She was a small town girl from Melfort, Saskatchewan with big dreams.
But surprisingly Shannon Miller's career on the ice started with figure skating.
"My mom did make me start in figure skating. I didn't even last one year and she knew that I absolutely hated it," says Shannon.
It wasn't long after ditching the figure skates that Shannon discovered her love for hockey.
"I was better at thinking the game then I was at playing the game. It was a little bit of self-realization and a little bit of truth," says Shannon.
Shannon's coaching career took off at full speed.
Like most Canadian coaches Shannon didn't get paid for her efforts, meaning she had to hold a full-time job to support herself.
She worked as an undercover cop until she started to get recognized.
"He had a shotgun pointed at me and he said to me you're a cop and I said no I'm not a cop. And he said yes you are I saw you on the news you're coaching hockey. You're coaching the national team," says Shannon.
It was then Shannon had to choose between hockey and her under cover career.
She chose hockey and never looked back.
By her mid 20s she had secured a job coaching Canada's national team.
Then came the big day when she was aked to be head coach of Team Canada during the 1998 Olympics.
"There was a lot of elation at first and a lot of pride and excitement. But then the reality also hits that I'm only 33 years old and I'm the only female head coach of an Olympic team in the entire world and then you start to the feel the responsibility and the pressure," says Shannon.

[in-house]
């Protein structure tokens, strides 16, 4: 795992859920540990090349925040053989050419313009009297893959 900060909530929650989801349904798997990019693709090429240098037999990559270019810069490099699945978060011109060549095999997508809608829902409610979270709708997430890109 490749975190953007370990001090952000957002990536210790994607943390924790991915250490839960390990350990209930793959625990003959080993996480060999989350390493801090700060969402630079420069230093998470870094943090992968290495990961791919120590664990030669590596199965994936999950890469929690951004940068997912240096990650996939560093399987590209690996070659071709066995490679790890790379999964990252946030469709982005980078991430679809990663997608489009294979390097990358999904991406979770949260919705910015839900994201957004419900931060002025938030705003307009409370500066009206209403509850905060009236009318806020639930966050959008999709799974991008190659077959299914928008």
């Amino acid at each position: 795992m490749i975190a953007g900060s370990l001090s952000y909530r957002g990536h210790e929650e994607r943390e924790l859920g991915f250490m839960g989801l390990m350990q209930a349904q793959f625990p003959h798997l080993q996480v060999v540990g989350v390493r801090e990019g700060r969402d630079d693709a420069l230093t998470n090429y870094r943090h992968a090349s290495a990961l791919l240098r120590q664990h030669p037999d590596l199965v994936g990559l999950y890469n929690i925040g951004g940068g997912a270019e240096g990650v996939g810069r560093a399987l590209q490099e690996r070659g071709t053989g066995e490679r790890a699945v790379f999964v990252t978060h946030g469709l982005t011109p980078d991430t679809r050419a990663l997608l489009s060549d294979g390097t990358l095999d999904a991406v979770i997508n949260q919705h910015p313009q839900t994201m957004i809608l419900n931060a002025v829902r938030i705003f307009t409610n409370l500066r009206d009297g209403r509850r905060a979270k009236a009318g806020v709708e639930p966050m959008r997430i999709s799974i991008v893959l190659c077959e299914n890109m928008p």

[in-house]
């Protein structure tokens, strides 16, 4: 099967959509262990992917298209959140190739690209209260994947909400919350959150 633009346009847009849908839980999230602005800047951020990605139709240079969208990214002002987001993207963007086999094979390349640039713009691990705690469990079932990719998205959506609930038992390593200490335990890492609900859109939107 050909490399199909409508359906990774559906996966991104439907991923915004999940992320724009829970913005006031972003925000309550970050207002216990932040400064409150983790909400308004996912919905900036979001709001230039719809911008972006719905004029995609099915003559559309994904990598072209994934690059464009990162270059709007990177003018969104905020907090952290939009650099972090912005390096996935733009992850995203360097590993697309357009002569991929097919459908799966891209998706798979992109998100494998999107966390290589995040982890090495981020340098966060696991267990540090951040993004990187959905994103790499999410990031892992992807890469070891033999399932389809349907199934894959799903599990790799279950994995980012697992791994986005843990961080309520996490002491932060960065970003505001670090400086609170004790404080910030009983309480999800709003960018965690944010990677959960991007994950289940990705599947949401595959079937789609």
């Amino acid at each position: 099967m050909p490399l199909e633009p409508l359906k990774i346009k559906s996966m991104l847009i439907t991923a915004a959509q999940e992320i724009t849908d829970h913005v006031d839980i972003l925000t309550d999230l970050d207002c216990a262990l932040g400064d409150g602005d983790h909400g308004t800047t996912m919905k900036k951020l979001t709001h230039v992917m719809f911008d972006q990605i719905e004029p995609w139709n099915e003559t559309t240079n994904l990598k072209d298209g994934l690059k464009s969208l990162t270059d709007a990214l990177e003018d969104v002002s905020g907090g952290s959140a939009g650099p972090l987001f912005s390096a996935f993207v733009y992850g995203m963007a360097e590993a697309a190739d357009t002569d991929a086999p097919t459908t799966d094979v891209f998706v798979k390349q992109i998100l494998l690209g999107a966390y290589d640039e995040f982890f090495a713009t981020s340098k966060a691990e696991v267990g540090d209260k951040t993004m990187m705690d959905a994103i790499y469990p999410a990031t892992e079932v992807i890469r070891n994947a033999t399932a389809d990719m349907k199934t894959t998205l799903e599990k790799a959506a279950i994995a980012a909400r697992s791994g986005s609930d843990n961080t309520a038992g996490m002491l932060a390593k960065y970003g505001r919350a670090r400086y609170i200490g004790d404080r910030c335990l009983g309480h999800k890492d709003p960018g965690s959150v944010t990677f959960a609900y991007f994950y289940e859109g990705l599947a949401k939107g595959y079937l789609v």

Shannon rose above her fears and conquered the pressure to bring home an Olympic silver medal.
It was at that time, that Shannon caught the eye of the UMD athletics department who offered her a job in Duluth.
Shannon quickly grew the women's hockey program, attracting some of the best athletes from across the globe.
"I looked a lot at the hockey program and what coach Miller has done here from the ground up and how she has built this program. I liked that and that is why I came here," says UMD Women's Hockey player Haley Irwin.
Although there were plenty of skeptics, Shannon developed an extremely successful program winning 5 national championships in just 10 years.
"The momentum gathered. The more we won the more people started to believe and show interest and by the time we hosted in 2003 we had a huge following," says Shannon.
Shannon is currently in the midst of trying to make it 6 national titles, while loving every minute on the ice.